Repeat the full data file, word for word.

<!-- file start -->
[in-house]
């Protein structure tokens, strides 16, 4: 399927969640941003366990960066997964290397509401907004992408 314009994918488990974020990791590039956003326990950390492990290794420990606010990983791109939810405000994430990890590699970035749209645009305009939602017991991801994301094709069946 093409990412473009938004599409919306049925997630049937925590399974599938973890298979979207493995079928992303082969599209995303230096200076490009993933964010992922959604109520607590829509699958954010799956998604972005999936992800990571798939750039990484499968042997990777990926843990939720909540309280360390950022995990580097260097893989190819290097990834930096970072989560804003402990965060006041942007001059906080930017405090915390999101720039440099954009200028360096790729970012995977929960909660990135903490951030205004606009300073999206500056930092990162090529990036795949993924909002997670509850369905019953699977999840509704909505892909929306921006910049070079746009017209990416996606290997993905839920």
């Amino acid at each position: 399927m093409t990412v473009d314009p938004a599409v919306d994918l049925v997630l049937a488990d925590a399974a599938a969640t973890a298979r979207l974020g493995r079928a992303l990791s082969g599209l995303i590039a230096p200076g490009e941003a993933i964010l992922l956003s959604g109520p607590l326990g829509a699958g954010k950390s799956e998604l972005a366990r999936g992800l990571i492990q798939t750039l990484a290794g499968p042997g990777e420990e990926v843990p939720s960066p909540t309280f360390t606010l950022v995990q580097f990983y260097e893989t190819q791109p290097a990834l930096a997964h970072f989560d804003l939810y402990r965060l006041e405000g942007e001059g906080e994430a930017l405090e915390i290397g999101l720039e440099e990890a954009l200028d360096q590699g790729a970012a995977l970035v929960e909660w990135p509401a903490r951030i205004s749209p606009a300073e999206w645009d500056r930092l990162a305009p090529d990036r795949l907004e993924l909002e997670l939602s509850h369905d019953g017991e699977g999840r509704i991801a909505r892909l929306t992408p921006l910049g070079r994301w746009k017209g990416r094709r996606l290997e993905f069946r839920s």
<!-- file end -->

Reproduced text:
[in-house]
């Protein structure tokens, strides 16, 4: 399927969640941003366990960066997964290397509401907004992408 314009994918488990974020990791590039956003326990950390492990290794420990606010990983791109939810405000994430990890590699970035749209645009305009939602017991991801994301094709069946 093409990412473009938004599409919306049925997630049937925590399974599938973890298979979207493995079928992303082969599209995303230096200076490009993933964010992922959604109520607590829509699958954010799956998604972005999936992800990571798939750039990484499968042997990777990926843990939720909540309280360390950022995990580097260097893989190819290097990834930096970072989560804003402990965060006041942007001059906080930017405090915390999101720039440099954009200028360096790729970012995977929960909660990135903490951030205004606009300073999206500056930092990162090529990036795949993924909002997670509850369905019953699977999840509704909505892909929306921006910049070079746009017209990416996606290997993905839920």
């Amino acid at each position: 399927m093409t990412v473009d314009p938004a599409v919306d994918l049925v997630l049937a488990d925590a399974a599938a969640t973890a298979r979207l974020g493995r079928a992303l990791s082969g599209l995303i590039a230096p200076g490009e941003a993933i964010l992922l956003s959604g109520p607590l326990g829509a699958g954010k950390s799956e998604l972005a366990r999936g992800l990571i492990q798939t750039l990484a290794g499968p042997g990777e420990e990926v843990p939720s960066p909540t309280f360390t606010l950022v995990q580097f990983y260097e893989t190819q791109p290097a990834l930096a997964h970072f989560d804003l939810y402990r965060l006041e405000g942007e001059g906080e994430a930017l405090e915390i290397g999101l720039e440099e990890a954009l200028d360096q590699g790729a970012a995977l970035v929960e909660w990135p509401a903490r951030i205004s749209p606009a300073e999206w645009d500056r930092l990162a305009p090529d990036r795949l907004e993924l909002e997670l939602s509850h369905d019953g017991e699977g999840r509704i991801a909505r892909l929306t992408p921006l910049g070079r994301w746009k017209g990416r094709r996606l290997e993905f069946r839920s």